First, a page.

The view from Rome is a little fuzzy

Discussion in 'Federal Vision/New Perspectives' started by nominalist747, May 25, 2007.

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  1. nominalist747

    nominalist747 Puritan Board Freshman

    I'd like to respond here to Taylor Marshall's perspective on the FV, since my response is directed chiefly toward the Reformed community.

    First, did anyone notice the warm glow of hopeful optimism that suffused Taylor's "analysis" of the FV?

    Some of their great minds will become Catholic...Many will discover that the Catholic Church is their true home, and many will discover her in a great moment of joy. This Federal Vision is really only a peek into the keyhole of the Catholic Church. The Federal Visionist has a vision of the beautiful things inside, but they have not yet appreciated the warmth of a true home.

    Marshall very sincerely wants this to be the case--he wants everyone to come home to Rome. While that by itself does not make a case against his perspective, it should at least make us read him more critically. If we do so, we find some problems.

    Second, please notice closely what he has to do to make the FV sound similar to the RCC. The most glaring example is the following:

    [According the the FV] A person is Christian if they are baptized – they are either a “good Christian” or an “apostate Christian.” This somewhat approximates the way Catholics understand being in a state of grace or mortal sin. (emphasis added) So, if we use language that none of the FV writers uses, we find that an important element in the FV "somewhat approximates" RCC teaching. That means that the FV idea here is "not entirely close to" the RCC--this really sounds like stretching terms to make them fit.

    It is also necessary not only to stretch terms, but to redefine them or ignore them.

    Federal Visionists believe that justification is best understood as “union with Christ” and not as the imputation of righteousness in a strict merit/demerit transaction. Very biblical and very Catholic. How on earth is the rejection of merit in accordance with the RCC? Marshall himself, in another place, draws attention to the RCC teaching:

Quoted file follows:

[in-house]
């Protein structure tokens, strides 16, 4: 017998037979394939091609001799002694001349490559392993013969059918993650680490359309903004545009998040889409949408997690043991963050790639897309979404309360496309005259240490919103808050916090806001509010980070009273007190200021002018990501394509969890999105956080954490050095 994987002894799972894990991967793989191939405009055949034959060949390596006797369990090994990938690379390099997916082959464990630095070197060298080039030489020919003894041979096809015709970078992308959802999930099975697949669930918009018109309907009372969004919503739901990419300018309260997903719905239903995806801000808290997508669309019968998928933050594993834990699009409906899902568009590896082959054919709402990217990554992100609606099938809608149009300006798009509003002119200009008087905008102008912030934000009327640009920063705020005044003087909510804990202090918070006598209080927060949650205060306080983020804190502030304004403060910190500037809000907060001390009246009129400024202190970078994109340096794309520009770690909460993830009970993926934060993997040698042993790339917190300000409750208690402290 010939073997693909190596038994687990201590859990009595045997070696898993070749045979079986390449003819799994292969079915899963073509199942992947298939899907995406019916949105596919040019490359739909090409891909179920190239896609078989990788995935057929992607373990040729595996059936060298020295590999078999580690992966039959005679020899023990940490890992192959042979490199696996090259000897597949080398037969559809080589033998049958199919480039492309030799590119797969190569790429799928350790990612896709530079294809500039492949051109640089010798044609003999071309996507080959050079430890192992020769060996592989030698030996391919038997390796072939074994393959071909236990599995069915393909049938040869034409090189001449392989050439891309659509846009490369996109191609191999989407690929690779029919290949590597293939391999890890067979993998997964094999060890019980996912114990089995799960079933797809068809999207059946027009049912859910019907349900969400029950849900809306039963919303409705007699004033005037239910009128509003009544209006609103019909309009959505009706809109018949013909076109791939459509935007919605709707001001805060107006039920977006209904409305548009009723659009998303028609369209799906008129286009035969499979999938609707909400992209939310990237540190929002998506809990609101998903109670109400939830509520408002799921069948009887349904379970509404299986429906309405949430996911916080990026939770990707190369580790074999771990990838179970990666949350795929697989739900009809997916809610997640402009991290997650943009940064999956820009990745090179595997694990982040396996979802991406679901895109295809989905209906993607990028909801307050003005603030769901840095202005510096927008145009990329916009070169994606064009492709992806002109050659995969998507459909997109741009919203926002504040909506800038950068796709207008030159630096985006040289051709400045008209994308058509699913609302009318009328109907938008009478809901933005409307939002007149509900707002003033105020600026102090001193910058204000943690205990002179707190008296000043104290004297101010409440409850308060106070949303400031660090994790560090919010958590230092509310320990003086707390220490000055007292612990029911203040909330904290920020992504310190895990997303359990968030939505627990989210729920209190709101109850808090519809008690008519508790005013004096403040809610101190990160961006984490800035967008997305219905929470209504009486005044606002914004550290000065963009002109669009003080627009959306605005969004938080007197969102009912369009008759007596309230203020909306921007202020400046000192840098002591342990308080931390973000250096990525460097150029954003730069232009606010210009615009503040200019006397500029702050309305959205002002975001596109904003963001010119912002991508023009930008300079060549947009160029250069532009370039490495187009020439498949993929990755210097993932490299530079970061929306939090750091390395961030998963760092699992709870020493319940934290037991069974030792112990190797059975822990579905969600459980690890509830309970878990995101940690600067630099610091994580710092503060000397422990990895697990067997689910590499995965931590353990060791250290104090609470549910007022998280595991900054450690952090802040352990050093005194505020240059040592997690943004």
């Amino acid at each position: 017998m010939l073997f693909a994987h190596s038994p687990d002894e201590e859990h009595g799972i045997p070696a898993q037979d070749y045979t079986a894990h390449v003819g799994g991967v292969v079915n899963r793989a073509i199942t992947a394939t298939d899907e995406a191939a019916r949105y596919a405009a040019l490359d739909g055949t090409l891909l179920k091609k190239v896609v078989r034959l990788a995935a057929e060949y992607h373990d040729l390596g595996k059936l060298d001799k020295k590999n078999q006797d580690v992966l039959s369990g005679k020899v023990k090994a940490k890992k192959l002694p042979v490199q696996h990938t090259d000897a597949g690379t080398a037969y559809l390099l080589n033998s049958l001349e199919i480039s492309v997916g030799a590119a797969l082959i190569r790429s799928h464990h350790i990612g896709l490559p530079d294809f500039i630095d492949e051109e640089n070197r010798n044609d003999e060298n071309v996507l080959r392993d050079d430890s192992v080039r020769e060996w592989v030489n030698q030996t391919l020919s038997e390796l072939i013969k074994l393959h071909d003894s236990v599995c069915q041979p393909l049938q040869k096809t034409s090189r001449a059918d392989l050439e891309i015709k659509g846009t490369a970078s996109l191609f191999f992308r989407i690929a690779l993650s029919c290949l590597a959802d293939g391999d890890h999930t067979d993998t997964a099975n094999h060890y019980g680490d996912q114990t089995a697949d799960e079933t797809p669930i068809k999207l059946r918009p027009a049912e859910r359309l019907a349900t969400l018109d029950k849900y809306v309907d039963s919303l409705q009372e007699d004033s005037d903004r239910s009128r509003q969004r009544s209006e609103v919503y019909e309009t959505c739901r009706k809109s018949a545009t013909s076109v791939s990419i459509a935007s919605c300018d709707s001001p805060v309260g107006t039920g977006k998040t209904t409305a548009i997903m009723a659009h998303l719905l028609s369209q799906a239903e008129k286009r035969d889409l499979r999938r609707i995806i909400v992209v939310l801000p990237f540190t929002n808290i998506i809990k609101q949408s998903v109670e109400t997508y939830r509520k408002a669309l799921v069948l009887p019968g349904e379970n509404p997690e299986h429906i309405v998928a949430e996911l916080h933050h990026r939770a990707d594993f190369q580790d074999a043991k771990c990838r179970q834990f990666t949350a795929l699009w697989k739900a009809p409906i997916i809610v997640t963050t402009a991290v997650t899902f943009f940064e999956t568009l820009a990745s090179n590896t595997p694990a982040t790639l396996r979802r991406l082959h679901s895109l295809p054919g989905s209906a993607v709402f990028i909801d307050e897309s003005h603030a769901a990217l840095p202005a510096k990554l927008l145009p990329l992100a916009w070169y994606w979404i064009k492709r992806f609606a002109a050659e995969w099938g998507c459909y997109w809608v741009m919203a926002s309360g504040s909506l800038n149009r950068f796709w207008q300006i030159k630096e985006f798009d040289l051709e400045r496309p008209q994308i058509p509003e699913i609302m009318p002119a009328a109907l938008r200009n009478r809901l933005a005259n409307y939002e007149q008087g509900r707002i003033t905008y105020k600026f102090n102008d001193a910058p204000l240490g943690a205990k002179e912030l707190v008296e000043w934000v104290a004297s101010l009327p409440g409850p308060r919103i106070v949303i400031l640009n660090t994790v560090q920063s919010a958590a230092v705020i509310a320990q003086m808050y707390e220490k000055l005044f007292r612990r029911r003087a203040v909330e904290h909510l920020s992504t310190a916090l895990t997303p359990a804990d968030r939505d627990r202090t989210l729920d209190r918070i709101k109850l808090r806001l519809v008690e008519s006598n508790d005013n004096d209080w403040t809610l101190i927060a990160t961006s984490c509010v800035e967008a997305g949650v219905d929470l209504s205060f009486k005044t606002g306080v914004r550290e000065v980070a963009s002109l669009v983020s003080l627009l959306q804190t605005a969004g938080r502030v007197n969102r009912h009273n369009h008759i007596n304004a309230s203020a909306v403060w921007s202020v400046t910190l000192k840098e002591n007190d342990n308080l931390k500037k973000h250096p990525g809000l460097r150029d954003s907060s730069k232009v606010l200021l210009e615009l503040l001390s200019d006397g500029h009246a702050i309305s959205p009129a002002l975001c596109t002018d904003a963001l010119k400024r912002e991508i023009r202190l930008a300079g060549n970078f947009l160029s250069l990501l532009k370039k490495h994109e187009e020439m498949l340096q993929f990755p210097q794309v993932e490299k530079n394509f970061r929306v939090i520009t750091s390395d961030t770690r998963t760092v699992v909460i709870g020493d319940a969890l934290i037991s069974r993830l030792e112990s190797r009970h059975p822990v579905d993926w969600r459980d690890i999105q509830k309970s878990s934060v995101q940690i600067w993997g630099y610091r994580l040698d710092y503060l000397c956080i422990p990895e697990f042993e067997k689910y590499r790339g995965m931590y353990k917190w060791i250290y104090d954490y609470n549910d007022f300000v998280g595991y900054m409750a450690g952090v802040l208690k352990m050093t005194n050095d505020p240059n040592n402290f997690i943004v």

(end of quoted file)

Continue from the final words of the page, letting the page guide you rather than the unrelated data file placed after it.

The Catechism of the Catholic Church teaches this about the Treasury of Merit:

    1476 We also call these spiritual goods of the communion of saints the Church's treasury, which is "not the sum total of the material goods which have accumulated during the course of the centuries. On the contrary the 'treasury of the Church' is the infinite value, which can never be exhausted, which Christ's merits have before God. They were offered so that the whole of mankind could be set free from sin and attain communion with the Father. In Christ, the Redeemer himself, the satisfactions and merits of his Redemption exist and find their efficacy."

    1477 "This treasury includes as well the prayers and good works of the Blessed Virgin Mary. They are truly immense, unfathomable, and even pristine in their value before God. In the treasury, too, are the prayers and good works of all the saints, all those who have followed in the footsteps of Christ the Lord and by his grace have made their lives holy and carried out the mission in the unity of the Mystical Body."

    After I made plans to be received into the Church, I was reading in the New Testament and crossed these words that I had read and heard hundreds of times:

    Matthew 6:19-20
    Do not lay up for yourselves treasures on earth, where moth and rust consume and where thieves break in and steal, but lay up for yourselves treasures in heaven, where neither moth nor rust consumes and where thieves do not break in and steal.

    The word "treasures" jumped off the page. Christ is teaching that we can indeed store up "treasure in heaven." Everytime we do something good for God, we "lay up treasure in Heaven." And thus there is truly a treasury of good deeds in Heaven.


    This is a principle reason why the FV is so uncomfortable with merit (e.g., Wilson's repeated emphasis on rejecting a medieval view of merit)! For Marshall to say that rejecting a merit/demerit system is "very Catholic" seems absurdly inaccurate.

    So, on a couple of key points, FV is similar to RC theology--if you stretch the meaning of your terms and/or describe theology in a totally inaccurate manner. This really looks like a case of wishful thinking.
     
  2. Redaimie

    Redaimie Puritan Board Freshman

    The fuzziness begins with FV theology by blurring the role of works in salvation. The imputation of the active obedience of Christ in my opinion is not negotiable.
    As a former Roman Catholic it is in my opinion a small & somewhat natural step over to where the Roman Catholic church draws the line on justification from the FV.
    FV theology is confusing (at best) it confuses the gospel & teaches contrary to the OPC & many other denominations.
     
  3. etexas

    etexas Puritan Board Doctor

    I agree I went to a RC school, and it is smoke and mirror Roman "logic".:book2:
     
  4. Gryphonette

    Gryphonette Moderator

    I was RC, too....an adult convert, AAMOF....and have been struck for years by the similarities between the FV and RC doctrine.